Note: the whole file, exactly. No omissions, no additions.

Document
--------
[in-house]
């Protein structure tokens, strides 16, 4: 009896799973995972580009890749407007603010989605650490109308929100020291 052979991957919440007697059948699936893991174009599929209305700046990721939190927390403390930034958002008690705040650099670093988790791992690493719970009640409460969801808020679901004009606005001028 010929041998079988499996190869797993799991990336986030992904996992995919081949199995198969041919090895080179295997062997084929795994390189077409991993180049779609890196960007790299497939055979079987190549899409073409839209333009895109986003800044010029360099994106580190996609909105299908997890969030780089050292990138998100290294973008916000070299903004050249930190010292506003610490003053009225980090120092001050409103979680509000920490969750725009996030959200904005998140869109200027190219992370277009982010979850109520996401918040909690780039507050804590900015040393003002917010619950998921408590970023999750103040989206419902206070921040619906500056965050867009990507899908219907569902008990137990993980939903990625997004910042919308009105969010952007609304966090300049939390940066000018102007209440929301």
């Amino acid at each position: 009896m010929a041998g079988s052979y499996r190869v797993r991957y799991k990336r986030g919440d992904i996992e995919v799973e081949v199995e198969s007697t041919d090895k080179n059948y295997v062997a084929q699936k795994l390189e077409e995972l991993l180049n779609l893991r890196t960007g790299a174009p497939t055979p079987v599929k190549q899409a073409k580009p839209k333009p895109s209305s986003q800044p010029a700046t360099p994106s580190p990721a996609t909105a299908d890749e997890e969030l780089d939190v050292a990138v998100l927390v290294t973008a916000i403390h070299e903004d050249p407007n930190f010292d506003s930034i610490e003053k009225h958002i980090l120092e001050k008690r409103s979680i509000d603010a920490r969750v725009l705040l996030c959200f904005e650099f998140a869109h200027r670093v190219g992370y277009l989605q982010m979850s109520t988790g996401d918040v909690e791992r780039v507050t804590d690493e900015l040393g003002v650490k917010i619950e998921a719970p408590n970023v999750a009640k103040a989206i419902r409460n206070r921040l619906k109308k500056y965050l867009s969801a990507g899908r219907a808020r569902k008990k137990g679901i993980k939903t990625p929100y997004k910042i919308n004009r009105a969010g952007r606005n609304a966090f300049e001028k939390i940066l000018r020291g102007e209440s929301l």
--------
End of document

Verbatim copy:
[in-house]
């Protein structure tokens, strides 16, 4: 009896799973995972580009890749407007603010989605650490109308929100020291 052979991957919440007697059948699936893991174009599929209305700046990721939190927390403390930034958002008690705040650099670093988790791992690493719970009640409460969801808020679901004009606005001028 010929041998079988499996190869797993799991990336986030992904996992995919081949199995198969041919090895080179295997062997084929795994390189077409991993180049779609890196960007790299497939055979079987190549899409073409839209333009895109986003800044010029360099994106580190996609909105299908997890969030780089050292990138998100290294973008916000070299903004050249930190010292506003610490003053009225980090120092001050409103979680509000920490969750725009996030959200904005998140869109200027190219992370277009982010979850109520996401918040909690780039507050804590900015040393003002917010619950998921408590970023999750103040989206419902206070921040619906500056965050867009990507899908219907569902008990137990993980939903990625997004910042919308009105969010952007609304966090300049939390940066000018102007209440929301």
């Amino acid at each position: 009896m010929a041998g079988s052979y499996r190869v797993r991957y799991k990336r986030g919440d992904i996992e995919v799973e081949v199995e198969s007697t041919d090895k080179n059948y295997v062997a084929q699936k795994l390189e077409e995972l991993l180049n779609l893991r890196t960007g790299a174009p497939t055979p079987v599929k190549q899409a073409k580009p839209k333009p895109s209305s986003q800044p010029a700046t360099p994106s580190p990721a996609t909105a299908d890749e997890e969030l780089d939190v050292a990138v998100l927390v290294t973008a916000i403390h070299e903004d050249p407007n930190f010292d506003s930034i610490e003053k009225h958002i980090l120092e001050k008690r409103s979680i509000d603010a920490r969750v725009l705040l996030c959200f904005e650099f998140a869109h200027r670093v190219g992370y277009l989605q982010m979850s109520t988790g996401d918040v909690e791992r780039v507050t804590d690493e900015l040393g003002v650490k917010i619950e998921a719970p408590n970023v999750a009640k103040a989206i419902r409460n206070r921040l619906k109308k500056y965050l867009s969801a990507g899908r219907a808020r569902k008990k137990g679901i993980k939903t990625p929100y997004k910042i919308n004009r009105a969010g952007r606005n609304a966090f300049e001028k939390i940066l000018r020291g102007e209440s929301l």